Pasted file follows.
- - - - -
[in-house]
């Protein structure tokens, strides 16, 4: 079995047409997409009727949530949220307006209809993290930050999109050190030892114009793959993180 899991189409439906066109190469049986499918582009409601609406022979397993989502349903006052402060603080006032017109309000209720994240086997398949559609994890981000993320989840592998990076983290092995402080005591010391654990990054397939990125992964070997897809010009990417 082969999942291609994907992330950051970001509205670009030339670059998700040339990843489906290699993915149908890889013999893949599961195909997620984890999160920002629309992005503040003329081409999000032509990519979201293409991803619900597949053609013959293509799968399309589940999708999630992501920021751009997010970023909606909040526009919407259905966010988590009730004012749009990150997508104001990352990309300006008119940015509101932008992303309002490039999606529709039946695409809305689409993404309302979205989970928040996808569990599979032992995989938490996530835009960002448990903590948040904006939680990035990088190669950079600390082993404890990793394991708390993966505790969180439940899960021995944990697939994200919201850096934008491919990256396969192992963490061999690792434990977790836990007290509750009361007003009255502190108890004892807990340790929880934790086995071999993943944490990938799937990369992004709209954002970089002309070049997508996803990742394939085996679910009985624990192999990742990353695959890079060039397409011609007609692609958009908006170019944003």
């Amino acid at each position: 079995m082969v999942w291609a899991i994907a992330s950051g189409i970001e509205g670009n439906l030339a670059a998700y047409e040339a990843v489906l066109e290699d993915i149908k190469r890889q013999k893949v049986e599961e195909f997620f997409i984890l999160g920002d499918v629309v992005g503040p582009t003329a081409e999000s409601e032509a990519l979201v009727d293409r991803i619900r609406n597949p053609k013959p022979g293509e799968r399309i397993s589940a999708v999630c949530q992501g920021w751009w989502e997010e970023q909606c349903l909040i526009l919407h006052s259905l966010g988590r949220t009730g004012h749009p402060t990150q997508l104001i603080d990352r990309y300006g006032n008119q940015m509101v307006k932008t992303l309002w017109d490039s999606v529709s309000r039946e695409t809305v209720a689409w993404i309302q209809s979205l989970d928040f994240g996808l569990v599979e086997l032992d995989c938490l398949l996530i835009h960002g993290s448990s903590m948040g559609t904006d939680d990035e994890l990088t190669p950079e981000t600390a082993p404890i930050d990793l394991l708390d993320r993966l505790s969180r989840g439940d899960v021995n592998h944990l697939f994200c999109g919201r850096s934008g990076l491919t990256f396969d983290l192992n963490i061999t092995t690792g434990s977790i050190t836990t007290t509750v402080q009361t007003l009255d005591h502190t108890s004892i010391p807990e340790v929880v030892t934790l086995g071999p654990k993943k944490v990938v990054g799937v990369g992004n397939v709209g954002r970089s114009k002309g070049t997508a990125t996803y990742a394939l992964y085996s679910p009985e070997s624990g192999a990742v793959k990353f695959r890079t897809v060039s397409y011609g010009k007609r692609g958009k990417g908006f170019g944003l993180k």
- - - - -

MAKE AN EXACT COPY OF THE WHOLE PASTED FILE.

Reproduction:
[in-house]
């Protein structure tokens, strides 16, 4: 079995047409997409009727949530949220307006209809993290930050999109050190030892114009793959993180 899991189409439906066109190469049986499918582009409601609406022979397993989502349903006052402060603080006032017109309000209720994240086997398949559609994890981000993320989840592998990076983290092995402080005591010391654990990054397939990125992964070997897809010009990417 082969999942291609994907992330950051970001509205670009030339670059998700040339990843489906290699993915149908890889013999893949599961195909997620984890999160920002629309992005503040003329081409999000032509990519979201293409991803619900597949053609013959293509799968399309589940999708999630992501920021751009997010970023909606909040526009919407259905966010988590009730004012749009990150997508104001990352990309300006008119940015509101932008992303309002490039999606529709039946695409809305689409993404309302979205989970928040996808569990599979032992995989938490996530835009960002448990903590948040904006939680990035990088190669950079600390082993404890990793394991708390993966505790969180439940899960021995944990697939994200919201850096934008491919990256396969192992963490061999690792434990977790836990007290509750009361007003009255502190108890004892807990340790929880934790086995071999993943944490990938799937990369992004709209954002970089002309070049997508996803990742394939085996679910009985624990192999990742990353695959890079060039397409011609007609692609958009908006170019944003």
């Amino acid at each position: 079995m082969v999942w291609a899991i994907a992330s950051g189409i970001e509205g670009n439906l030339a670059a998700y047409e040339a990843v489906l066109e290699d993915i149908k190469r890889q013999k893949v049986e599961e195909f997620f997409i984890l999160g920002d499918v629309v992005g503040p582009t003329a081409e999000s409601e032509a990519l979201v009727d293409r991803i619900r609406n597949p053609k013959p022979g293509e799968r399309i397993s589940a999708v999630c949530q992501g920021w751009w989502e997010e970023q909606c349903l909040i526009l919407h006052s259905l966010g988590r949220t009730g004012h749009p402060t990150q997508l104001i603080d990352r990309y300006g006032n008119q940015m509101v307006k932008t992303l309002w017109d490039s999606v529709s309000r039946e695409t809305v209720a689409w993404i309302q209809s979205l989970d928040f994240g996808l569990v599979e086997l032992d995989c938490l398949l996530i835009h960002g993290s448990s903590m948040g559609t904006d939680d990035e994890l990088t190669p950079e981000t600390a082993p404890i930050d990793l394991l708390d993320r993966l505790s969180r989840g439940d899960v021995n592998h944990l697939f994200c999109g919201r850096s934008g990076l491919t990256f396969d983290l192992n963490i061999t092995t690792g434990s977790i050190t836990t007290t509750v402080q009361t007003l009255d005591h502190t108890s004892i010391p807990e340790v929880v030892t934790l086995g071999p654990k993943k944490v990938v990054g799937v990369g992004n397939v709209g954002r970089s114009k002309g070049t997508a990125t996803y990742a394939l992964y085996s679910p009985e070997s624990g192999a990742v793959k990353f695959r890079t897809v060039s397409y011609g010009k007609r692609g958009k990417g908006f170019g944003l993180k």